All-Star Panel: Obama 'micromanaging' on foreign policy?

All-Star panel weighs in


This is a rush transcript from "Special Report," January 24, 2013. This copy may not be in its final form and may be updated.


SEN. JOHN MCCAIN, R - AZ: I think you would agree with me that every day that goes by in Syria it gets worse.

SEN. JOHN KERRY, D - CT: Every day that goes by it gets worse?

MCCAIN: So there is -- it seems to me a very strong impetus that we realize that the present policy is not succeeding. And to look at other options to prevent what is going on for now 22 months and 60,000 dead.


KERRY: But I think you would agree with me that whatever judgments you make, they have to pass a test of whether or not you do them, they are actually going to make things better.


BRET BAIER, ANCHOR: Senator John Kerry in friendly territory today, likely to be Secretary Kerry because he is expected to have all the votes needed for confirmation. But if he gets confirmed, as expected, he's going to face dangerous territory across the world.

We're back with the panel. Judge, you look across the world, and the hot spots, they're only getting hotter. Syria just talked about, Iran getting closer to a nuclear weapon, North Korea saber rattling with another nuclear test and threatening a missile that can reach the U.S. You have destabilization, really throughout the Middle East with Egypt a question mark. You have North Africa that is blowing up with Al Qaeda, question marks about Afghanistan, Pakistan increasing its nuclear capability. It's a much -- it seems -- more dangerous world than when Secretary Clinton took office.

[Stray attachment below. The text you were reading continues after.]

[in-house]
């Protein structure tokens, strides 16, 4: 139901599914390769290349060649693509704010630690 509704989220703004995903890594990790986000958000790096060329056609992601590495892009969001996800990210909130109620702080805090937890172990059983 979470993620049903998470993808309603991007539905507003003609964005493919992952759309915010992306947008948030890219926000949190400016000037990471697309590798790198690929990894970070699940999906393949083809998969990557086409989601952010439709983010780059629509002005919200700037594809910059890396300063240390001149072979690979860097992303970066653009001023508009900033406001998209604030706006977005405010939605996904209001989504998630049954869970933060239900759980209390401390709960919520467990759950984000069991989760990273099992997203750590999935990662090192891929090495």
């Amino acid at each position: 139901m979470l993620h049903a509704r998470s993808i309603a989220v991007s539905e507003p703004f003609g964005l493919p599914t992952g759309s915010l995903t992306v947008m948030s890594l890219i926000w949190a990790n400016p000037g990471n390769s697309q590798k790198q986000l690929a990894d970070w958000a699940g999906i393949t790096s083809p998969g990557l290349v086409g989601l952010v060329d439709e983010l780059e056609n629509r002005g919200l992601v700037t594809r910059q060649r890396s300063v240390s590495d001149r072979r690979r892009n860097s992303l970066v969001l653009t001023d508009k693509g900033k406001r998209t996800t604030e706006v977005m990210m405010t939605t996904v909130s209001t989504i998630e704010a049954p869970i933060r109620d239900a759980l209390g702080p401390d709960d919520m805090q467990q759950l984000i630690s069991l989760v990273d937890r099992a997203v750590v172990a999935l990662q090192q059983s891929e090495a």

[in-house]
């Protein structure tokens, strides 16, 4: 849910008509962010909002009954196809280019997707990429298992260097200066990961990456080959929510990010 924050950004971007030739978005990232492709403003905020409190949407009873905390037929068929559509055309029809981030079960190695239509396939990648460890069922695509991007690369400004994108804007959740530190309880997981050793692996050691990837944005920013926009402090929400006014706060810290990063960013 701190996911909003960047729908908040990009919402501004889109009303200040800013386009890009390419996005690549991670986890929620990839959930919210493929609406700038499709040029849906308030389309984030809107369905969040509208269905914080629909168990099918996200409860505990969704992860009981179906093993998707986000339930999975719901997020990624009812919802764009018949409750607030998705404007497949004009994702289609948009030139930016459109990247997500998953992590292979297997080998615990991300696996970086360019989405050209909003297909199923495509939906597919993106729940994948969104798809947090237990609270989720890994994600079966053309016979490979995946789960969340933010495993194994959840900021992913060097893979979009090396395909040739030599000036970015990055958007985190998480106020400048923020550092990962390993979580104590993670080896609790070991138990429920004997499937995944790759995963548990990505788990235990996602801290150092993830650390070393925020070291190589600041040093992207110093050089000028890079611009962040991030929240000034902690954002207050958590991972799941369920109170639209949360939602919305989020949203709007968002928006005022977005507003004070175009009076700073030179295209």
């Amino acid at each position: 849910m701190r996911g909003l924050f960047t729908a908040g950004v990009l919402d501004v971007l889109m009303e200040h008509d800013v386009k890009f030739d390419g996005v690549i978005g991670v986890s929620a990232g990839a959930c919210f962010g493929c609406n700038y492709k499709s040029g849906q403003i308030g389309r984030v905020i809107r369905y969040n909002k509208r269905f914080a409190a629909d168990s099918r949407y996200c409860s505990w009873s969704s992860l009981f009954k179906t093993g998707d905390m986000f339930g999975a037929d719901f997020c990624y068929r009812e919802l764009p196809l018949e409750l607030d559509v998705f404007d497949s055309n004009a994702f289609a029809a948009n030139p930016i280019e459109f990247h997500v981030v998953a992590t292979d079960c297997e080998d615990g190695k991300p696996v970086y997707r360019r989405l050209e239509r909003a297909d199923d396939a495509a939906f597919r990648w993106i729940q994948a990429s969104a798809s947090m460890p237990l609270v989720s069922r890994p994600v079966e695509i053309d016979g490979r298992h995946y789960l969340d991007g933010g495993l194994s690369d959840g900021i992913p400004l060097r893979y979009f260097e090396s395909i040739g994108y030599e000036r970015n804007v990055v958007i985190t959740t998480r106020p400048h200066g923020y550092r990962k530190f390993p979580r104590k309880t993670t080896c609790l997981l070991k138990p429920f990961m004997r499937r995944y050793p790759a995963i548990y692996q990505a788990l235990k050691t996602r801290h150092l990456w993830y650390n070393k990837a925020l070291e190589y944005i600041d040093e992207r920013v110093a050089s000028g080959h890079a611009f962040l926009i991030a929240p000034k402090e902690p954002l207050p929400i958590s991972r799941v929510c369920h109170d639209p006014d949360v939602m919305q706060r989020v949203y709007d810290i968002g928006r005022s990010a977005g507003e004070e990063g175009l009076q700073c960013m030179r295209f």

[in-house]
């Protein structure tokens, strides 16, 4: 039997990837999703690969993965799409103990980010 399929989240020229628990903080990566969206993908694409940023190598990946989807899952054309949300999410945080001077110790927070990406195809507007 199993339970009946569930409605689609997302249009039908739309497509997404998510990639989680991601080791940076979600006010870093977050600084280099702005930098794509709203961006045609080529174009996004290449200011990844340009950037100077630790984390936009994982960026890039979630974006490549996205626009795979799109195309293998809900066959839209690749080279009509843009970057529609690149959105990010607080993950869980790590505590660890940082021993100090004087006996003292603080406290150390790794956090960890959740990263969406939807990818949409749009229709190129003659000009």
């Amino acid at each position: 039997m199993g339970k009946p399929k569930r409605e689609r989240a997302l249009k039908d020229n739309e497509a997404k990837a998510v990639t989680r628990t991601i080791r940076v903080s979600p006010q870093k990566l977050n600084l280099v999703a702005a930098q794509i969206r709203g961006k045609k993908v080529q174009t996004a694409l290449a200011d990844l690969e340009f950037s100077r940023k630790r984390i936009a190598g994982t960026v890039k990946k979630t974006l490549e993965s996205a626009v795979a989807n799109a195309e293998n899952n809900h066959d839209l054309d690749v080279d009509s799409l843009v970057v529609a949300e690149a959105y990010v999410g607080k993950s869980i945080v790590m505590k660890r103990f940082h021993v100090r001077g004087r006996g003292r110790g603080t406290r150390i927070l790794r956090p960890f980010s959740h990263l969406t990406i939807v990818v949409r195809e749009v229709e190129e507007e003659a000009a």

JUDGE ANDREW NAPOLITANO, FOX NEWS SENIOR JUDICIAL ANALYST: If John Kerry was here and heard your summary he might have second thoughts about taking the job. Yes, it's an endless stream of problems. Now I don't know these people personally, but my understanding of the president he is a micromanager. He's not a delegator. George Bush genuinely delegated to his secretary of state. This president is a micromanager, even with Hillary Clinton. Whatever John Kerry does or says is going to be because that is what he knows or he believes Barack Obama wants. He is the personification of America minus the military force in other countries.

What can he do about Syria? In some respects insurgents are worse than Assad. We know it from Egypt and we know that from Libya. What can he do in Africa without the military to back him up? There is a limited ability that he can -- for what he can do. He basically has to extend the president's will with diplomats. It almost doesn't matter who the secretary of state is.  Because they're going to say what Barack Obama wants him to say.

BAIER: To the Judge's point, this White House has taken a lot of control of policy into the White House. So the question is, how much power does the secretary of state, or for that matter, the secretary of defense really have in these --

KIRSTEN POWERS, COLUMNIST, NEW YORK POST: Very little. Very little. It's really inconsequential who it is. I think he chose somebody who is going to be somebody who executes his policy. John Kerry has wanted to do this for a long time. And now he will. And he will execute whatever Barack Obama tells him to do. I just don't think he is bringing anything new to the table about how to deal with Syria or how to deal with North Africa or any of these other issues.